For context, my quest was and remains to design, implement and self-host a new live-view app in such a way that whether it grows slowly or rapidly I can scale both horizontally and vertically using whatever cloud or bare metal resources the app needs and the revenue it should generate would pay for.
I’ll happily elaborate on my journey on request, but it’s a long and complicated tale of many mistakes and aha-moments. With some notable exceptions there are ample tutorials, how-to’s and developer documentation out there to cover the details of what I’ve tried and failed with as well as what I ended up getting success with.
In this discussion I’m hoping to maintain a mile-high, inch-deep perspective on the viability of various approaches, platforms and packages required for a fully operational phoenix app exposed to the world, the mesh of interrelated challenges, solutions, opportunities and risks that comes with the territory.
In short, let’s discuss what are the right things to do rather than how to get them done.
Though I started out chasing self-hosted OpenStack, then Charmed Kubernetes using juju and MAAS with Ceph for storage management, I recently found that all of the elements of Charmed Kubernetes that I figured on actually using was available to me by running microk8s in clustered mode. my pfSense firewalls allowed me to set up the Calico CNI with MetalLB in BGP mode. The database is a “production grade” PostgreSQL HA cluster run by Percona’s version of CrunchyData’s Postgres Operator and the entire cluster is monitored using Percona Management and Monitoring (PMM) running in an off-cluster docker container.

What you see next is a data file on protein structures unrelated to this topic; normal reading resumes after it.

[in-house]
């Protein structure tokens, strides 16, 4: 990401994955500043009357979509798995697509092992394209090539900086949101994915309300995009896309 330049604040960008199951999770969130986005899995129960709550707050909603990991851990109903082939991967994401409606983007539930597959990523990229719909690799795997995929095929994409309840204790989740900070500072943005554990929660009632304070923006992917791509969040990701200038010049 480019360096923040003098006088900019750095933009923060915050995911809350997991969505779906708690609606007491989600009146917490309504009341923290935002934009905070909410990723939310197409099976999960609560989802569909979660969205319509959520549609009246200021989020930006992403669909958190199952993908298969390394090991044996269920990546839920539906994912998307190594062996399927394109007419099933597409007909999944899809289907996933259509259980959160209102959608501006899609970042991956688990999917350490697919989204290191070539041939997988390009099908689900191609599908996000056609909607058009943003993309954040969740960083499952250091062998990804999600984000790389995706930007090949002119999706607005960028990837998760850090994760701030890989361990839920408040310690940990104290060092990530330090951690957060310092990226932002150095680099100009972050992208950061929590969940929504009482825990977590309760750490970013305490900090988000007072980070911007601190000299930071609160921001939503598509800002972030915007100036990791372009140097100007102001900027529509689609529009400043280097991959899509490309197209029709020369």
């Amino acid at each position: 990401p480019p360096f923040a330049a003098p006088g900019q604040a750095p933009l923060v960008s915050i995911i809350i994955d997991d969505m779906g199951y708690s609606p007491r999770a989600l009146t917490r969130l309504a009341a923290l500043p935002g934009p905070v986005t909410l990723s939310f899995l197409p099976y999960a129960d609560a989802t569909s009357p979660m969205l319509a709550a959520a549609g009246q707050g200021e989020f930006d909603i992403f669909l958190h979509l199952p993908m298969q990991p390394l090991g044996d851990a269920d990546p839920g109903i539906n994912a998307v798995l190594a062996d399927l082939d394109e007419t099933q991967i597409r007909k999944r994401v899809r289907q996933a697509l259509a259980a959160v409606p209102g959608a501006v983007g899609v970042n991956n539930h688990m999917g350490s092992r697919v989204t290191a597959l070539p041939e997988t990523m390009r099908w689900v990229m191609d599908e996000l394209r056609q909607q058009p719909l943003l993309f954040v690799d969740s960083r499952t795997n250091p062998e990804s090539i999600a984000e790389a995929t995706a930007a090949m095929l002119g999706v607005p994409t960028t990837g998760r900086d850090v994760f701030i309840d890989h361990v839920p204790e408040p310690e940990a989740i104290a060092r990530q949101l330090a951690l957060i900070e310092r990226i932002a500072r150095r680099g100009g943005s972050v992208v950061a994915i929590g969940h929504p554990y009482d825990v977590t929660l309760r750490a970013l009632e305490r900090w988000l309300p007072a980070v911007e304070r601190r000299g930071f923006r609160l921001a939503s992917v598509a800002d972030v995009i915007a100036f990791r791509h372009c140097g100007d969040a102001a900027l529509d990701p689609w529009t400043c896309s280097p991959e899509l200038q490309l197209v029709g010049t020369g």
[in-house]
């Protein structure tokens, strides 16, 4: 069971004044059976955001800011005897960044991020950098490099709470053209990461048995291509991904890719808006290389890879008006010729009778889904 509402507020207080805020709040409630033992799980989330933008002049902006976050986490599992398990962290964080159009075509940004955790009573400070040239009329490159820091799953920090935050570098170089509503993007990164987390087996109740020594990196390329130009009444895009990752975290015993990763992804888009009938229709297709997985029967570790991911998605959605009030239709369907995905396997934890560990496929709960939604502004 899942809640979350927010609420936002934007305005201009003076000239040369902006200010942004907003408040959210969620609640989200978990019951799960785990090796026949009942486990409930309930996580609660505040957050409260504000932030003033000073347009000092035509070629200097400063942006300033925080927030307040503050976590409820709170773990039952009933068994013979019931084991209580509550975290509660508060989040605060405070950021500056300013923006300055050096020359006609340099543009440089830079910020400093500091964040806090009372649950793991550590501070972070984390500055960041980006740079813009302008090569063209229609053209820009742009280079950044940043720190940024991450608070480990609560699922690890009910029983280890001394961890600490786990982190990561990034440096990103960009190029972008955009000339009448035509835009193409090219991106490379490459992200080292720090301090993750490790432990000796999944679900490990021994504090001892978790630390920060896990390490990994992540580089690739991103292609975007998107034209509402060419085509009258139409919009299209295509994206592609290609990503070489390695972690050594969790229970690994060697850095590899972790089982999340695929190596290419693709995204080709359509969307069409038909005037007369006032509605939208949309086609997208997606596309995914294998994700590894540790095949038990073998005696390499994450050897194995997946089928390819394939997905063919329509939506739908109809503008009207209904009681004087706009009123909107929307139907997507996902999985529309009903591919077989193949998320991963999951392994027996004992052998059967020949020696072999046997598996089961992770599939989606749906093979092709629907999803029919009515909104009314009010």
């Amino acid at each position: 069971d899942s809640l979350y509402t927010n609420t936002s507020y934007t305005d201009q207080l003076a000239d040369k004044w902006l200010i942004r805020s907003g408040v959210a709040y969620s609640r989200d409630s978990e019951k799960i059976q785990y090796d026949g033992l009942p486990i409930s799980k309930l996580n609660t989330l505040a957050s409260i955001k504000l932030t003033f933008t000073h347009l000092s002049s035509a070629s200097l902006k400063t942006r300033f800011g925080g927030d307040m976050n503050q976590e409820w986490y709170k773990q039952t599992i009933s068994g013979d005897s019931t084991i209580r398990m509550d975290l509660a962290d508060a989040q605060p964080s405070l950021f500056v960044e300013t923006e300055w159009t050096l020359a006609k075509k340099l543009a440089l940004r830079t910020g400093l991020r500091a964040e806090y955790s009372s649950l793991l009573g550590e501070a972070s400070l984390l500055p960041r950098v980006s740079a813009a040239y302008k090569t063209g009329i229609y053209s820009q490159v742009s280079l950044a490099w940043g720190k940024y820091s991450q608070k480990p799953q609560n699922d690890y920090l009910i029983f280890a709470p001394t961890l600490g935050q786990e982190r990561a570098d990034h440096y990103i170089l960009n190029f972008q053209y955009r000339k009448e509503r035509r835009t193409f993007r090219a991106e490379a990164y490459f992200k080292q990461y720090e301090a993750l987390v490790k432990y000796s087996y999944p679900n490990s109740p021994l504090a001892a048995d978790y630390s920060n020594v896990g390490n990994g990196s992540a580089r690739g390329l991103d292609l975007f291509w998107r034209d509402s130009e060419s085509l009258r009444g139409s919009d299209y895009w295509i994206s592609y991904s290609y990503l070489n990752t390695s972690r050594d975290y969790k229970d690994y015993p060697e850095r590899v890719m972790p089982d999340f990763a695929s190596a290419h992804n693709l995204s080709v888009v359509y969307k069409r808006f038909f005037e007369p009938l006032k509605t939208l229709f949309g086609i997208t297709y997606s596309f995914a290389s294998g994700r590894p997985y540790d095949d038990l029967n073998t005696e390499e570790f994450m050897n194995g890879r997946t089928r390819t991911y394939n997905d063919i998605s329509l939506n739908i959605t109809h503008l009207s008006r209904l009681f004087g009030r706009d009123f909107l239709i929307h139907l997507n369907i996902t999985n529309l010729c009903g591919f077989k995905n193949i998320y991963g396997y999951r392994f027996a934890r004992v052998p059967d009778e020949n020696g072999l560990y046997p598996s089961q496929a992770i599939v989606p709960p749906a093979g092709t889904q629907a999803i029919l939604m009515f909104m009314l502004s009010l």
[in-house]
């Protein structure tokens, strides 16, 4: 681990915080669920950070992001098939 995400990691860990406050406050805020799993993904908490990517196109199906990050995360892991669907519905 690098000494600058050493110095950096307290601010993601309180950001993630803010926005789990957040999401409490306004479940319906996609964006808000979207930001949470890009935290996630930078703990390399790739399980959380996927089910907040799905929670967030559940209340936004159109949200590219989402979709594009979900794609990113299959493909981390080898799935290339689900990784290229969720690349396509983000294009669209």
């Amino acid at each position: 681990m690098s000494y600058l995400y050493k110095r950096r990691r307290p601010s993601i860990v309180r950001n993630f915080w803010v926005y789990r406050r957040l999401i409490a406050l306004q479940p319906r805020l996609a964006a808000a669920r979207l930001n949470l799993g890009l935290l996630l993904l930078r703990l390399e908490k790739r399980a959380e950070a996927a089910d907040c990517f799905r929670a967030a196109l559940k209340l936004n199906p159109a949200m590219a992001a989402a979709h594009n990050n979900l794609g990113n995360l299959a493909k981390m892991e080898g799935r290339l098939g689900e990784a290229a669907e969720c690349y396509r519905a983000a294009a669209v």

It’s all working very nicely, including (eventually) getting cert-manager to work properly to issue and update Let’s Encrypt certificates for the site. But all the how-to’s and documentation on cert-manager had focussed on using it in conjunction with an Ingress controller such as nginx-ingress.
I really struggled to get cert-manager to work for me, and in the end I discovered that the version of it that ships with microk8s is quite old and buggy, so I had to upgrade that myself in the end. But that leg of the journey, going through many different guides, examples and how-to’s made me realise that the generic ingress-controller concept in Kubernetes has a massive functional overlap with what standard phoenix apps using cowboy does anyway. Especially if you’ve already using a load balancer such as MetalLB (or whatever the cloud provider offers) I started to suspect that I could cut out nginx-ingress entirely. That’s what I did and with very pleasing results I daresay. Perhaps someone, or some event, will make me regret that choice, but so far so good. To get that done though I had to dig into parts of cert-manager the how-to guides don’t cover and deploy a DNS01 solver with a delegate zone hosted at AWS Route53 and mounting the certificate as a volume-mount in the manifest for the certificate and key files to become available to the pod.